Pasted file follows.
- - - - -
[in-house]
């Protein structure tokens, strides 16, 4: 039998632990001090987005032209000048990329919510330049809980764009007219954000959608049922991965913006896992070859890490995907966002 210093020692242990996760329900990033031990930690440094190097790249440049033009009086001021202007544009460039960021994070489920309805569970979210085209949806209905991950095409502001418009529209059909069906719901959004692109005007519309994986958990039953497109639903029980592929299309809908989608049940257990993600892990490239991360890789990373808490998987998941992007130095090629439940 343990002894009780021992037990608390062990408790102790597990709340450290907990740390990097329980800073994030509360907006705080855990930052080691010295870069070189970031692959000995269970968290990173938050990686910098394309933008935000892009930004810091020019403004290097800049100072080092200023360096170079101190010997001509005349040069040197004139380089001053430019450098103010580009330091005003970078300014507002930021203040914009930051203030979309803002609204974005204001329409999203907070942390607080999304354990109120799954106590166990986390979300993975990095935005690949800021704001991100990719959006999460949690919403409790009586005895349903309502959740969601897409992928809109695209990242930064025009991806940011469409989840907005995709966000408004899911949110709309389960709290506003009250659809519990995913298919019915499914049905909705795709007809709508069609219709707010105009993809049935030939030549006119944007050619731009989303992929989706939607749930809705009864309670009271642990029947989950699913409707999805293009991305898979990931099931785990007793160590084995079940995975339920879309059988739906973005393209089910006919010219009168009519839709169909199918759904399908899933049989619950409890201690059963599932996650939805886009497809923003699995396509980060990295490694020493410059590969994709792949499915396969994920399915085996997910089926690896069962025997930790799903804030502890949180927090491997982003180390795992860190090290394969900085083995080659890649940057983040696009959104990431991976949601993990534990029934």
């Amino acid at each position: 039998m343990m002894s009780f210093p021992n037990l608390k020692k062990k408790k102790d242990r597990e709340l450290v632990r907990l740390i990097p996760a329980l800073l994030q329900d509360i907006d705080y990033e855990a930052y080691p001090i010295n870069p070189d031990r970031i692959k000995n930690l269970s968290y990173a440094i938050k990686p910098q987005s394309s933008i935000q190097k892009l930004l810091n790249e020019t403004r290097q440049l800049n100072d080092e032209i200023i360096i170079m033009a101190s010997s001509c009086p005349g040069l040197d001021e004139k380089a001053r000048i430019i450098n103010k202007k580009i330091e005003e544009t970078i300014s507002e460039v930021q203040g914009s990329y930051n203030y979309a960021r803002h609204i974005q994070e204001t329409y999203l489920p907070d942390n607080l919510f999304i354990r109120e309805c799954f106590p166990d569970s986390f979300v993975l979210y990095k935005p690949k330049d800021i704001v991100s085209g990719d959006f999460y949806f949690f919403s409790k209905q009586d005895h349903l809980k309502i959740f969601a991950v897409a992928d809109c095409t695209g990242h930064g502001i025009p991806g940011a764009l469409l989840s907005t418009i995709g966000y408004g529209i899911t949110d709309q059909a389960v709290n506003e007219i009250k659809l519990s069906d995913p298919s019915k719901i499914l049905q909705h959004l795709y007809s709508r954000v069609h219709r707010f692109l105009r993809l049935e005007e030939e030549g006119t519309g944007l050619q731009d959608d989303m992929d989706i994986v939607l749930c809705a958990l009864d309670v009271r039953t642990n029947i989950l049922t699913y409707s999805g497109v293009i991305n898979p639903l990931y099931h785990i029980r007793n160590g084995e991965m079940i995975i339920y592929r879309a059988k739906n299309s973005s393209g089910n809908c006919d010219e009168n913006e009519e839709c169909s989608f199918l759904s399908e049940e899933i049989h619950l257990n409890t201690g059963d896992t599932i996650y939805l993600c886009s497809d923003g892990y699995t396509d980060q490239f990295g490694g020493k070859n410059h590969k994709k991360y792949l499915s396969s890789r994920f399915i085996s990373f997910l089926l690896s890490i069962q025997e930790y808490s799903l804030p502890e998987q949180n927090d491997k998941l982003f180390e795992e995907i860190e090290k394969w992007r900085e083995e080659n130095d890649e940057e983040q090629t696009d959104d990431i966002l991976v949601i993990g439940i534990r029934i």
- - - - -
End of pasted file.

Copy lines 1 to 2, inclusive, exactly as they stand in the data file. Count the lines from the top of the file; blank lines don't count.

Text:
[in-house]
């Protein structure tokens, strides 16, 4: 039998632990001090987005032209000048990329919510330049809980764009007219954000959608049922991965913006896992070859890490995907966002 210093020692242990996760329900990033031990930690440094190097790249440049033009009086001021202007544009460039960021994070489920309805569970979210085209949806209905991950095409502001418009529209059909069906719901959004692109005007519309994986958990039953497109639903029980592929299309809908989608049940257990993600892990490239991360890789990373808490998987998941992007130095090629439940 343990002894009780021992037990608390062990408790102790597990709340450290907990740390990097329980800073994030509360907006705080855990930052080691010295870069070189970031692959000995269970968290990173938050990686910098394309933008935000892009930004810091020019403004290097800049100072080092200023360096170079101190010997001509005349040069040197004139380089001053430019450098103010580009330091005003970078300014507002930021203040914009930051203030979309803002609204974005204001329409999203907070942390607080999304354990109120799954106590166990986390979300993975990095935005690949800021704001991100990719959006999460949690919403409790009586005895349903309502959740969601897409992928809109695209990242930064025009991806940011469409989840907005995709966000408004899911949110709309389960709290506003009250659809519990995913298919019915499914049905909705795709007809709508069609219709707010105009993809049935030939030549006119944007050619731009989303992929989706939607749930809705009864309670009271642990029947989950699913409707999805293009991305898979990931099931785990007793160590084995079940995975339920879309059988739906973005393209089910006919010219009168009519839709169909199918759904399908899933049989619950409890201690059963599932996650939805886009497809923003699995396509980060990295490694020493410059590969994709792949499915396969994920399915085996997910089926690896069962025997930790799903804030502890949180927090491997982003180390795992860190090290394969900085083995080659890649940057983040696009959104990431991976949601993990534990029934």